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10 Things to Know Before Traveling to Japan

From karaoke bars to ancient temples, Japan is a fascinating place where modern innovation merges with the past. When many Westerners visit for the first time, they are dazzled by just how different everything is – the vibrant streets, the super-fast bullet trains, the many particular quirks of the culture.

It can take some time to adjust to the culture shock – but the joy of discovering this unique and beautiful country is so worth the effort.

Here are 10 important things you should know before going to Japan.

Keep Your Voice Down in Public

In Japan, it’s considered rude to carry on a loud conversation when in a public place, such as on a train or a bus. If you are speaking to your travel companion in public, make sure that you keep the volume down. (Even if you think you are speaking quietly by Western standards, you’re probably still a bit too loud.)

People on metro

Take Your Shoes Off When Entering a Home

In Japanese culture, your outdoor shoes are considered dirty because they are in contact with the ground all day. Wearing them inside the house is a major etiquette faux pas. If you are invited over to someone’s house, you should take your shoes off when you enter. You’ll likely be given a pair of guest slippers to wear during your visit. (You might even be asked to take off your shoes in certain restaurants – so make sure you are always wearing nice socks just in case.)

Japanese style home interior

By Armin Kübelbeck – own picture – Kuebi 20:20, 3 February 2007 (UTC), CC BY-SA 3.0

Toilets are Either Super High-Tech, or Pretty Basic

If you are using a Western-style toilet in Japan, you’ll notice a number of buttons along the side – which operate futuristic features such as a bidet, deodorizer, heated seat and more. Some toilets will even play music! In older buildings or historic temples, you’re more likely to find a simple, traditional squat toilet – not much more than a ceramic hole in the floor. Just plant your feet on either side of it, squat down, do your business and use the bucket of water to flush when you are done.You’ll See People Wearing Surgical Masks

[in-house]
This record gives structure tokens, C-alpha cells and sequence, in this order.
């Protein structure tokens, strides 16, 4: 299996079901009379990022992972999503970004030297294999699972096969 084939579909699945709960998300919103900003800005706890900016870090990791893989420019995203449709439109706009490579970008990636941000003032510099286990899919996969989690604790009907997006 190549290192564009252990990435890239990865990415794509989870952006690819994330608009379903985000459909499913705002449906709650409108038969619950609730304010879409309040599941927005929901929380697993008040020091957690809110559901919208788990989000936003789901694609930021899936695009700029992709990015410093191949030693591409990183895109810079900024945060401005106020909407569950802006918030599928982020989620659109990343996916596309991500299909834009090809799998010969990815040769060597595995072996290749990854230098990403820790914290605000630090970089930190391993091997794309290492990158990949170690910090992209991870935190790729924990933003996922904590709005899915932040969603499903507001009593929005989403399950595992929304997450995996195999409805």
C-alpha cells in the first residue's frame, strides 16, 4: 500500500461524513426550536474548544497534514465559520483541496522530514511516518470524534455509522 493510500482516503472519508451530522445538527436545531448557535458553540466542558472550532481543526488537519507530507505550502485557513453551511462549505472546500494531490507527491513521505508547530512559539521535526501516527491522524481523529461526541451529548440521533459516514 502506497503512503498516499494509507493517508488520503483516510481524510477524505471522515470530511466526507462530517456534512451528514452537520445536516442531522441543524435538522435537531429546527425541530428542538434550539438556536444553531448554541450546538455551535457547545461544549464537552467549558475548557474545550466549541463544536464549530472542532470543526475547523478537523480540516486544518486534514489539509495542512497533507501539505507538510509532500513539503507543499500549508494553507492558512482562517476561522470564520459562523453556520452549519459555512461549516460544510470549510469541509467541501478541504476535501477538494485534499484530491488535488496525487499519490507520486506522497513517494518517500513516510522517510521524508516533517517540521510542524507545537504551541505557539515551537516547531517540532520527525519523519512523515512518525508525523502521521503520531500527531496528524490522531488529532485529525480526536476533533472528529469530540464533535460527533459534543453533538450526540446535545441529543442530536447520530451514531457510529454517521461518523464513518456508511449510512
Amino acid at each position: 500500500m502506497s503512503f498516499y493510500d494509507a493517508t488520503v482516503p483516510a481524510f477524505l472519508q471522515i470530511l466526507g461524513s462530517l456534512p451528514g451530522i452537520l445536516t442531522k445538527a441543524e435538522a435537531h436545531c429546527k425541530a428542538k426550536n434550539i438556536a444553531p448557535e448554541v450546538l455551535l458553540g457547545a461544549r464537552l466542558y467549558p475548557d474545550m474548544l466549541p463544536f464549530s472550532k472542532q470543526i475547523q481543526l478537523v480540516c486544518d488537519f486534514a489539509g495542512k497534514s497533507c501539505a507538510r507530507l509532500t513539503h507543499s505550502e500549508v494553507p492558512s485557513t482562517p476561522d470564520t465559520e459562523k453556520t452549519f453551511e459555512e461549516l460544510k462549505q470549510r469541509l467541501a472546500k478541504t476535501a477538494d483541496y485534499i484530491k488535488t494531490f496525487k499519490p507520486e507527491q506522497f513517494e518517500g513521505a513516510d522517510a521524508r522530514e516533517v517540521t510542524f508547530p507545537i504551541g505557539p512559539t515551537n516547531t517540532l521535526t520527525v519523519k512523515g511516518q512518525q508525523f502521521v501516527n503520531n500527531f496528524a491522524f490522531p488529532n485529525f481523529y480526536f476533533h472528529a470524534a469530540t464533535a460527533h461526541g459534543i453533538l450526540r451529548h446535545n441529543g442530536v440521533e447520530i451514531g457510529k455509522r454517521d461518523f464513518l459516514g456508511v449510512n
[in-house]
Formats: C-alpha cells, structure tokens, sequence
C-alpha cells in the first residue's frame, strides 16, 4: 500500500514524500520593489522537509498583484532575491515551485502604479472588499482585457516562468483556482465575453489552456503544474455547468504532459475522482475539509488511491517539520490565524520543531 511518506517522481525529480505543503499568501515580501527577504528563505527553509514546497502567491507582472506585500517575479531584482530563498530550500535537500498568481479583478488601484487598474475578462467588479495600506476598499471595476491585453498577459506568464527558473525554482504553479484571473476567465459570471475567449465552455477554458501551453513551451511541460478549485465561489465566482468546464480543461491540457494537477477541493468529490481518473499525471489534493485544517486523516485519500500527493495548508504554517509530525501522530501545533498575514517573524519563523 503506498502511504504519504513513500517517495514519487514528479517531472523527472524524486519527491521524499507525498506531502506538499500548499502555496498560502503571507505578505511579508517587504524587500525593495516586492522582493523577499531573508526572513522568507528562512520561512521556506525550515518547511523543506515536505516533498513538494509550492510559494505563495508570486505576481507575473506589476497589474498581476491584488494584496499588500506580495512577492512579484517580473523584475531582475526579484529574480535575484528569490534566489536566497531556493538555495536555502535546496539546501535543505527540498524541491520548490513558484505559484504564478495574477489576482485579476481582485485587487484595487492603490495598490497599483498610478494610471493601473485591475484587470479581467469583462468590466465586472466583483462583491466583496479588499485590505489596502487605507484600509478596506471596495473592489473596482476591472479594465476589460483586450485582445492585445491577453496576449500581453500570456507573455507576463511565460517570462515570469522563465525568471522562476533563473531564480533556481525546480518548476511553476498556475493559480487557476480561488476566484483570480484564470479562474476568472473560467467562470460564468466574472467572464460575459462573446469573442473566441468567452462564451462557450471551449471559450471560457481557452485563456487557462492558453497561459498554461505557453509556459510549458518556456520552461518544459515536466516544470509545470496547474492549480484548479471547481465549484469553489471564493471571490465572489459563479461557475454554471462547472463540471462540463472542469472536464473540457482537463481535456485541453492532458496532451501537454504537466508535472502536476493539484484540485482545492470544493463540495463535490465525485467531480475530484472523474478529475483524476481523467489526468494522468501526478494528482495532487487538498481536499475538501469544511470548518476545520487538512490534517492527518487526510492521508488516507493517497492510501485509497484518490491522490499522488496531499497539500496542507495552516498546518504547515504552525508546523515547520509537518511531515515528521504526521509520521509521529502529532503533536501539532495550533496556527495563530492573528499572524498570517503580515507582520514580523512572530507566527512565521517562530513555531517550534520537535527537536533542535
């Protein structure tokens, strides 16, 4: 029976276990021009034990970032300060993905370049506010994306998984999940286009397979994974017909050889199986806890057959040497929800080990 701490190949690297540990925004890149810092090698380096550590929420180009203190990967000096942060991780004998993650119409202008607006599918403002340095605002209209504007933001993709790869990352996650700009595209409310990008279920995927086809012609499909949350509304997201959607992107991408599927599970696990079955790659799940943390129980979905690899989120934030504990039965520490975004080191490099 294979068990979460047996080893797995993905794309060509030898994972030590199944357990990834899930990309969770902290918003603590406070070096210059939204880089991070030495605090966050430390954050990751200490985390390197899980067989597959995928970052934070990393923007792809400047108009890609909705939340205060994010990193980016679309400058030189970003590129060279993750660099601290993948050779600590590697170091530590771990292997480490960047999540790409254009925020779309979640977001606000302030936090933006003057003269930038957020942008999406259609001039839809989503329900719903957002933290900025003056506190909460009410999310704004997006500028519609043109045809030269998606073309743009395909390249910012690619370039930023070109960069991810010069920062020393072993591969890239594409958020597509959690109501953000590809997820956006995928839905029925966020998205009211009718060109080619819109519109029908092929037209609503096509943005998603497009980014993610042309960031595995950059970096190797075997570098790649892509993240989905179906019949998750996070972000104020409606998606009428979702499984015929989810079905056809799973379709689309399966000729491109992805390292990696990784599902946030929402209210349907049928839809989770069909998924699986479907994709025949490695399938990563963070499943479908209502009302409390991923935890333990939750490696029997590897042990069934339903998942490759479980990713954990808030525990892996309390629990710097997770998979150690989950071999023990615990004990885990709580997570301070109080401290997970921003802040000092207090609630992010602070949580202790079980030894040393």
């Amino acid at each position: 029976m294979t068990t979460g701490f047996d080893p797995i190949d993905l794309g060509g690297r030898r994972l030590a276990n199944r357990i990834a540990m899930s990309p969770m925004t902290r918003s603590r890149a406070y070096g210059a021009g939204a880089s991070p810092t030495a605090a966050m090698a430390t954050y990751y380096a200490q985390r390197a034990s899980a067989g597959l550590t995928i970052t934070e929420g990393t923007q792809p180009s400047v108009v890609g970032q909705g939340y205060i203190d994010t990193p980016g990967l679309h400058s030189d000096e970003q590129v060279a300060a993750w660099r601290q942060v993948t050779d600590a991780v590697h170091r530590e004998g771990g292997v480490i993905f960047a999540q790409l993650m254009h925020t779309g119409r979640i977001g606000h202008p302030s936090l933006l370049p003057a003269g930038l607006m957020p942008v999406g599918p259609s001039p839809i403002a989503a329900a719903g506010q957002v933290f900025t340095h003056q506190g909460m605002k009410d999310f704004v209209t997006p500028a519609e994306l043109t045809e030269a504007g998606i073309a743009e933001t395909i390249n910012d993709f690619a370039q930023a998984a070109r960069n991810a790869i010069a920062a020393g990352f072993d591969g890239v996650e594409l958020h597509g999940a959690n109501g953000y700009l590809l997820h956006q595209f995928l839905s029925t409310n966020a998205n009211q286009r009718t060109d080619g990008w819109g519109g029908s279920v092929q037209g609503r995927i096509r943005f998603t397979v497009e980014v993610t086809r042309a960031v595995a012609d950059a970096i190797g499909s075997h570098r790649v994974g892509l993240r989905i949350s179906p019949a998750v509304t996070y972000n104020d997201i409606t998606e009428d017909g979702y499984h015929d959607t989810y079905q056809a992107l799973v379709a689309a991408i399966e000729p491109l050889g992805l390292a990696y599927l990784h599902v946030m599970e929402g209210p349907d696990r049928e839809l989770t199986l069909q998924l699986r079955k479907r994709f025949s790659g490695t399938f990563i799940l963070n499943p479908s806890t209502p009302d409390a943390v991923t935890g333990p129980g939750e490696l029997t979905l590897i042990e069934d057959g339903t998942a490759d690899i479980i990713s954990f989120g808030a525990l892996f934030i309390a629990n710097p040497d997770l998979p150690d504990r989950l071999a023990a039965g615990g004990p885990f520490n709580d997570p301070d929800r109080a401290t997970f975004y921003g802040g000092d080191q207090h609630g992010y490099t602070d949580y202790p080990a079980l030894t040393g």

Don’t worry if you see people wearing those cotton surgical masks over their mouth and nose while on the train or walking around the city. It doesn’t mean that there is an epidemic going around – it’s simply that many Japanese wear them to avoid spreading colds and bacteria. If you are feeling sick, it’s the polite thing to do to wear a mask and avoid spreading it to others.

city street in Japan

Restaurant Entrances Are Not Always Obvious

Many restaurants will not be identified by a sign on the street with an English name, and the Japanese system of addresses is quite confusing (buildings are numbered by their chronological order of construction, not their geographic proximity). So, if you are looking for a specific restaurant you’ll need to know where it is – and you might also have to ask for directions when you get close. Also, keep in mind that some restaurants may be located on the second or third floor, so they might not be visible at street level.